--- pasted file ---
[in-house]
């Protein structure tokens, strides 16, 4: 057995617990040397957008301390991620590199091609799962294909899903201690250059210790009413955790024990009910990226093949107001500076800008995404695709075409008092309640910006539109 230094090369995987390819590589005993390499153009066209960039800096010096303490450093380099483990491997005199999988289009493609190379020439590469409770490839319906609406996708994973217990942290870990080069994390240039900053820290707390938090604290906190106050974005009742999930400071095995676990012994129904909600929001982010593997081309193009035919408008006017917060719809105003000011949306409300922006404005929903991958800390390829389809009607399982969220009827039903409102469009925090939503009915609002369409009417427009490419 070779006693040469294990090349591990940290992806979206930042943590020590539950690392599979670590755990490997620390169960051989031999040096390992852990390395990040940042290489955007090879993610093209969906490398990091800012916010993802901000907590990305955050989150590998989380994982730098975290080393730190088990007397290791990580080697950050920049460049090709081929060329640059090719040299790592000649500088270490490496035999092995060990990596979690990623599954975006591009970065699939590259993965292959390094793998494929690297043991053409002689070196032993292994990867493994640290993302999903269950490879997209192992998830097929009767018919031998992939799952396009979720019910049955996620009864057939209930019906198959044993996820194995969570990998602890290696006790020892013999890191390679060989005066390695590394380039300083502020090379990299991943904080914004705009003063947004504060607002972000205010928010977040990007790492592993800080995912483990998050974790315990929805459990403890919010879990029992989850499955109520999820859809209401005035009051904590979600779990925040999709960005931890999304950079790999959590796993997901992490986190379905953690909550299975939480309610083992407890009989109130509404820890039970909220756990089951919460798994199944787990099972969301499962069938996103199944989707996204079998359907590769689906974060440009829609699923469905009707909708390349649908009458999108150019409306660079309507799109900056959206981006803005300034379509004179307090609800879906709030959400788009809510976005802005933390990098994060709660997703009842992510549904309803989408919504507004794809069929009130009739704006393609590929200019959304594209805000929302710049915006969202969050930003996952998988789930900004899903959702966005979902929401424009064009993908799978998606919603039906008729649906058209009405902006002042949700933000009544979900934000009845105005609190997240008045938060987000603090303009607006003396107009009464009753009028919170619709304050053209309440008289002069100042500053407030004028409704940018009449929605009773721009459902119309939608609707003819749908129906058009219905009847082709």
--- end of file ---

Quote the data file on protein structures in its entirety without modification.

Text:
[in-house]
């Protein structure tokens, strides 16, 4: 057995617990040397957008301390991620590199091609799962294909899903201690250059210790009413955790024990009910990226093949107001500076800008995404695709075409008092309640910006539109 230094090369995987390819590589005993390499153009066209960039800096010096303490450093380099483990491997005199999988289009493609190379020439590469409770490839319906609406996708994973217990942290870990080069994390240039900053820290707390938090604290906190106050974005009742999930400071095995676990012994129904909600929001982010593997081309193009035919408008006017917060719809105003000011949306409300922006404005929903991958800390390829389809009607399982969220009827039903409102469009925090939503009915609002369409009417427009490419 070779006693040469294990090349591990940290992806979206930042943590020590539950690392599979670590755990490997620390169960051989031999040096390992852990390395990040940042290489955007090879993610093209969906490398990091800012916010993802901000907590990305955050989150590998989380994982730098975290080393730190088990007397290791990580080697950050920049460049090709081929060329640059090719040299790592000649500088270490490496035999092995060990990596979690990623599954975006591009970065699939590259993965292959390094793998494929690297043991053409002689070196032993292994990867493994640290993302999903269950490879997209192992998830097929009767018919031998992939799952396009979720019910049955996620009864057939209930019906198959044993996820194995969570990998602890290696006790020892013999890191390679060989005066390695590394380039300083502020090379990299991943904080914004705009003063947004504060607002972000205010928010977040990007790492592993800080995912483990998050974790315990929805459990403890919010879990029992989850499955109520999820859809209401005035009051904590979600779990925040999709960005931890999304950079790999959590796993997901992490986190379905953690909550299975939480309610083992407890009989109130509404820890039970909220756990089951919460798994199944787990099972969301499962069938996103199944989707996204079998359907590769689906974060440009829609699923469905009707909708390349649908009458999108150019409306660079309507799109900056959206981006803005300034379509004179307090609800879906709030959400788009809510976005802005933390990098994060709660997703009842992510549904309803989408919504507004794809069929009130009739704006393609590929200019959304594209805000929302710049915006969202969050930003996952998988789930900004899903959702966005979902929401424009064009993908799978998606919603039906008729649906058209009405902006002042949700933000009544979900934000009845105005609190997240008045938060987000603090303009607006003396107009009464009753009028919170619709304050053209309440008289002069100042500053407030004028409704940018009449929605009773721009459902119309939608609707003819749908129906058009219905009847082709």